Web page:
Some victories you can only win as a team

Teamwork is not fun for everyone, because it forces you to let go of your ego. But when you achieve a dream fighting with a team, it doesn't matter who gets the credit.

boardul copilor
personal archive
22 August 2021

At only 19, Tudor-Alexandru Panait runs his own digital marketing agency and seems the person capable of many individual achievements. On the social front, however, he believes partnership is the key to reach significant results. And over the past three years, he has learned that teamwork is also about pursuing a specific set of rules. 

A decisive episode in Tudor's development was his involvement in a project of the Ministry of Foreign Affairs (MFA), through the Minister-delegate for European Affairs, and UNICEF in Romania, where he was Romania's Junior Ambassador to the EU. "I learned how important it is to focus on what we can achieve together, not just on what we each bring to a partnership. We exaggerate our contribution, anyway. Everyone brings diverse resources in a relationship, not just labour, funds, or knowledge. In a group, someone can be important by the atmosphere they create."  

Tudor was also part of the Children's Board in 2019, a UNICEF project in Romania to encourage the involvement and observance of children's rights, referenced in the UN Convention on the Rights of the Child. The experience reinforced his idea that civic and lobbying activities go hand in hand. "We all had a strong goal we believed in. If they selected us to the board, we had the right qualities, and they would prove useful in due course. What mattered then was our consideration for UNICEF. Regardless of how great we thought we were as individuals; we knew we were part of an elite organization and aware the team’s success would be rewarding to each of us."   

The drafting of the Bucharest EU Children’s Declaration was a key project to fine tune collaborative skills. This was a unique document in which children asked European leaders to consult and involve them in decisions affecting their future. "I don't know when I will have an opportunity to contribute to writing a document that presidents, ministers and other officials would read. I learned how to present my ideas, summarize them, make them catchy and make my point."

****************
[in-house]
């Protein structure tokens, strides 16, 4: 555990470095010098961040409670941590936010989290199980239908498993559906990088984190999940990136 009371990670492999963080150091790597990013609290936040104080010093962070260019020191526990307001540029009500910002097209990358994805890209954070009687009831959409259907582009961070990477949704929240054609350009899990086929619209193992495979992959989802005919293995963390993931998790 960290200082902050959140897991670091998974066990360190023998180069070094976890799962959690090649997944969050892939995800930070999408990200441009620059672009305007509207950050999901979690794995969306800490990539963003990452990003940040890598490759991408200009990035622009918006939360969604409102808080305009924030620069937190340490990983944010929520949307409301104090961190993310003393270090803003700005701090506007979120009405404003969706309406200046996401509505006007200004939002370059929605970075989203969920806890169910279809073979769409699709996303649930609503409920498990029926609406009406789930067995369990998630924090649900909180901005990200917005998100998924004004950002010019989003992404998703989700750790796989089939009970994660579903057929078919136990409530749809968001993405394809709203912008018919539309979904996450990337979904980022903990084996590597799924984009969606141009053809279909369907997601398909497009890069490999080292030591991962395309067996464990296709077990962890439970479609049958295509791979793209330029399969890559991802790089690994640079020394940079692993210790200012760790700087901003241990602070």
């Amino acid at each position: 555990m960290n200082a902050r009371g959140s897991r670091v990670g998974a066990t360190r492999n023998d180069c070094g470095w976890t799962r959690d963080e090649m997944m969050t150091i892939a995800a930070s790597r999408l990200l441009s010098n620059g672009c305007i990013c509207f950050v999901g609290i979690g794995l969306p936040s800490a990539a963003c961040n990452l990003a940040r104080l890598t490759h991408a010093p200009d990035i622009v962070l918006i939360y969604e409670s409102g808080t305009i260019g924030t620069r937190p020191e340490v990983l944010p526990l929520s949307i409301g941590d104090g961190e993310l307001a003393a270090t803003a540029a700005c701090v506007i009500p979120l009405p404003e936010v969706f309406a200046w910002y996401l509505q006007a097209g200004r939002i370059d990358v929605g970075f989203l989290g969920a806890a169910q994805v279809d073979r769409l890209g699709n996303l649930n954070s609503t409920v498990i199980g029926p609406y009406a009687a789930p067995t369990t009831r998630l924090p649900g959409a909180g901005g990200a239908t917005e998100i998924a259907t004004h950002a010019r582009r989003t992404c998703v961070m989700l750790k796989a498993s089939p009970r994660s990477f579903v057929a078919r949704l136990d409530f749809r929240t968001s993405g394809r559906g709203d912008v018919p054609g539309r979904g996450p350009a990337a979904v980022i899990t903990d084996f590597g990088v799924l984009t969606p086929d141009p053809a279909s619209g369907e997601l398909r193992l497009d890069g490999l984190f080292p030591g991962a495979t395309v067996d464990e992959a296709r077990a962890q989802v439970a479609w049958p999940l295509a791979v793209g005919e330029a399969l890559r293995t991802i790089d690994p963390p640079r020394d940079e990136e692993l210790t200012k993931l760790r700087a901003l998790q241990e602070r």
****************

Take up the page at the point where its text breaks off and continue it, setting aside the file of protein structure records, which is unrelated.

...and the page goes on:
How important is the age of the one delivering a message? To answer this question, Tudor quotes a board colleague: no adult is too tall for a child's words to reach his ears. "I know that, during communism, the mindset was that parents had the first and last word. Still, few parents ask their children what they want. They think they are too young; they don't know, they don't deserve to express an opinion. But often if you listen to a child, the quality of what they have to say can surprise you." 

To express yourself, it often takes a little nudge and some support. "I used to feel ashamed, until three or four years ago, even to call the waiter at the restaurant and ask for the bill. After this project with UNICEF, I ended up speaking on TV or radio. It helped me get out of my comfort zone. The Children's Board showed me what it is possible when we believe in something, we are determined and have people who believe in us."  

For the future, Tudor believes in the power of taking charge and the wonders that come from hard work and the ability to make sacrifices. "I notice we compare ourselves a lot, we see other people’s mistakes, we expect things from others. But if we would only look in the mirror to see how we can become better, what we can do for a change for the better, maybe things would be different. I understand that change doesn't happen with the snap of your fingers, but with sweat and sacrifice. If we each become better, maybe in time we will have different leaders."